West Nile virus infects first human this year in Indiana

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The first human case of West Niile virus in Indiana has been detected.

State health officials say a human has been infected in Vanderburgh County in the southern portion of Indiana.

168 samples in 27 Indiana counties have tested positive for West Nile virus, including in St. Joseph and Elkhart Counties.

Here’s the complete press release from the Indiana Department of Health:

State health officials are urging Indiana residents to take steps to protect themselves from mosquito bites amid an increase in West Nile virus activity across the state.

As of August 6, one human case of West Nile virus disease has been detected in Vanderburgh County, and 168 mosquito samples in 27 Indiana counties have tested positive for West Nile virus. The Indiana State Department of Health (ISDH) expects to continue to see increased West Nile activity throughout the state as the mosquito season progresses.

“This is the time of year when people are at greatest risk for West Nile virus disease,” said State Health Commissioner Kris Box, M.D., FACOG. “All Hoosiers should take precautions to prevent mosquito bites. You can also reduce the risk for yourself and your neighbors by eliminating mosquito breeding grounds from your property.”

State health officials recommend the following preventive measures: 
• Avoid being outdoors when mosquitoes are active (especially late afternoon, dusk to dawn and early morning) 
• Use an EPA-registered insect repellent containing DEET, picaridin, IR3535, oil of lemon eucalyptus or para-menthane-diol on clothes and exposed skin 
• Cover exposed skin by wearing a hat, long sleeves and long pants in places where mosquitoes are especially active, such as wooded areas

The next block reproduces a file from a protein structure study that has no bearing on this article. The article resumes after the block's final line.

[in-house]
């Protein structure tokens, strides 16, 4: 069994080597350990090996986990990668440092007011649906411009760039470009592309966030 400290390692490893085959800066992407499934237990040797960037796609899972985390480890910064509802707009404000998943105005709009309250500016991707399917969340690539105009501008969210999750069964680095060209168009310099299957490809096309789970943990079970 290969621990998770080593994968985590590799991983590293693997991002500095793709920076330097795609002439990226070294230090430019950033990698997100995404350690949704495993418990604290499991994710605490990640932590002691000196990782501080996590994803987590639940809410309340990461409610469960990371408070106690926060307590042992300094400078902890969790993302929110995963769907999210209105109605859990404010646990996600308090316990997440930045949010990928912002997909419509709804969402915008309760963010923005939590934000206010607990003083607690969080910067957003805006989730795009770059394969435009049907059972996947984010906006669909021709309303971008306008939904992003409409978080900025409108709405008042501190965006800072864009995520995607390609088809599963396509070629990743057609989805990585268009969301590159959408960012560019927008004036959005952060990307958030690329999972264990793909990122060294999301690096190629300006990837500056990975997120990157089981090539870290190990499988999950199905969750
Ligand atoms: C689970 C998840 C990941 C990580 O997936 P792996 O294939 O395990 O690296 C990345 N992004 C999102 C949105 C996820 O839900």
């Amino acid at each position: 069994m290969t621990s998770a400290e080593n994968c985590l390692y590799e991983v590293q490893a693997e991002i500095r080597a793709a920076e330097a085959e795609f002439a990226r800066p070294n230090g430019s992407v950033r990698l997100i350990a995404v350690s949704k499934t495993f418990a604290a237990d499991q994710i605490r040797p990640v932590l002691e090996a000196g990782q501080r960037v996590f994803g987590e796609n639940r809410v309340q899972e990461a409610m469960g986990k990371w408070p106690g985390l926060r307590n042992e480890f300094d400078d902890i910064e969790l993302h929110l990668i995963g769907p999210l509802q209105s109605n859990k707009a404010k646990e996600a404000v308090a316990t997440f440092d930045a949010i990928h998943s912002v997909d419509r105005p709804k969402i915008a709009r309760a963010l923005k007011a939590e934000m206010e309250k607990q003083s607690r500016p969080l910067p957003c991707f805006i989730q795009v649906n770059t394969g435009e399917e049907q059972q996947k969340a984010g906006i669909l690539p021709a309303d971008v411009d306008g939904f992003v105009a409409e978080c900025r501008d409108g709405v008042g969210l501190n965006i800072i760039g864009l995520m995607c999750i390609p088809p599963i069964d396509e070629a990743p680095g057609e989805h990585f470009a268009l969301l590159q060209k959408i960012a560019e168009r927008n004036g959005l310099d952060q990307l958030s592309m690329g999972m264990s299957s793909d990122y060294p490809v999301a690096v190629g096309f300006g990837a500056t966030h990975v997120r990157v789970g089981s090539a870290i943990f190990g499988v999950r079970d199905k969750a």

• Install or repair screens on windows and doors to keep mosquitoes out of the home

Even a container as small as a bottle cap can become a mosquito breeding ground, so residents should take the following steps to eliminate potential breeding grounds:
• Discard old tires, tin cans, ceramic pots or other containers that can hold water 
• Repair failed septic systems 
• Drill holes in the bottom of recycling containers left outdoors 
• Keep grass cut short and shrubbery trimmed 
• Clean clogged roof gutters, particularly if leaves tend to plug up the drains 
• Frequently replace the water in pet bowls 
• Flush ornamental fountains and birdbaths periodically 
• Aerate ornamental pools, or stock them with predatory fish

West Nile virus can cause West Nile fever, a mild form of the illness, which can result in fever, headache, body aches, swollen lymph glands or a rash. Some people will develop a more severe form of the disease affecting the nervous system, including inflammation in the brain and spinal cord, muscle paralysis or even death. People who think they may have West Nile virus should see their healthcare provider.

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